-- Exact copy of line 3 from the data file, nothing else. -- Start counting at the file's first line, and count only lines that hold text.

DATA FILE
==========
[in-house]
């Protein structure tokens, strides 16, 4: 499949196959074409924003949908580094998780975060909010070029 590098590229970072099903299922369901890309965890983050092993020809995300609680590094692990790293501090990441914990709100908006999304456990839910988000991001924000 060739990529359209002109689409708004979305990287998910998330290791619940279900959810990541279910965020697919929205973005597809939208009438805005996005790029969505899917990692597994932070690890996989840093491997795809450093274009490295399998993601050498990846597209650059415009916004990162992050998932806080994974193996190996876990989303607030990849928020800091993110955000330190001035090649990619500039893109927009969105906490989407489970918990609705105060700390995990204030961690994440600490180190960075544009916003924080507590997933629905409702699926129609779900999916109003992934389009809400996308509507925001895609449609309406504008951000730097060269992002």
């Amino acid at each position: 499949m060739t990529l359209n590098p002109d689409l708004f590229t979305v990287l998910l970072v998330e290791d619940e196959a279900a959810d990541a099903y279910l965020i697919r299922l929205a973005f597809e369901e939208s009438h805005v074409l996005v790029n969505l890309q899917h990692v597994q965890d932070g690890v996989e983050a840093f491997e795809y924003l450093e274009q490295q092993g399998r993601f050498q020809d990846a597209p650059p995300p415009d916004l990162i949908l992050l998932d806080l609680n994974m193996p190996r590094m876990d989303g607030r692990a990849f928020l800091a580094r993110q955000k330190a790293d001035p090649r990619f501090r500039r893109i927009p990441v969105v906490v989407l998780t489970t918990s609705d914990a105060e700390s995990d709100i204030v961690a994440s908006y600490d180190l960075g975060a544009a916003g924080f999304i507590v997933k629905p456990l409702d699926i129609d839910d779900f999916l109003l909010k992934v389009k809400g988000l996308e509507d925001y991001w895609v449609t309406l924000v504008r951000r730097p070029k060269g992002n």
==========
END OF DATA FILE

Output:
């Amino acid at each position: 499949m060739t990529l359209n590098p002109d689409l708004f590229t979305v990287l998910l970072v998330e290791d619940e196959a279900a959810d990541a099903y279910l965020i697919r299922l929205a973005f597809e369901e939208s009438h805005v074409l996005v790029n969505l890309q899917h990692v597994q965890d932070g690890v996989e983050a840093f491997e795809y924003l450093e274009q490295q092993g399998r993601f050498q020809d990846a597209p650059p995300p415009d916004l990162i949908l992050l998932d806080l609680n994974m193996p190996r590094m876990d989303g607030r692990a990849f928020l800091a580094r993110q955000k330190a790293d001035p090649r990619f501090r500039r893109i927009p990441v969105v906490v989407l998780t489970t918990s609705d914990a105060e700390s995990d709100i204030v961690a994440s908006y600490d180190l960075g975060a544009a916003g924080f999304i507590v997933k629905p456990l409702d699926i129609d839910d779900f999916l109003l909010k992934v389009k809400g988000l996308e509507d925001y991001w895609v449609t309406l924000v504008r951000r730097p070029k060269g992002n």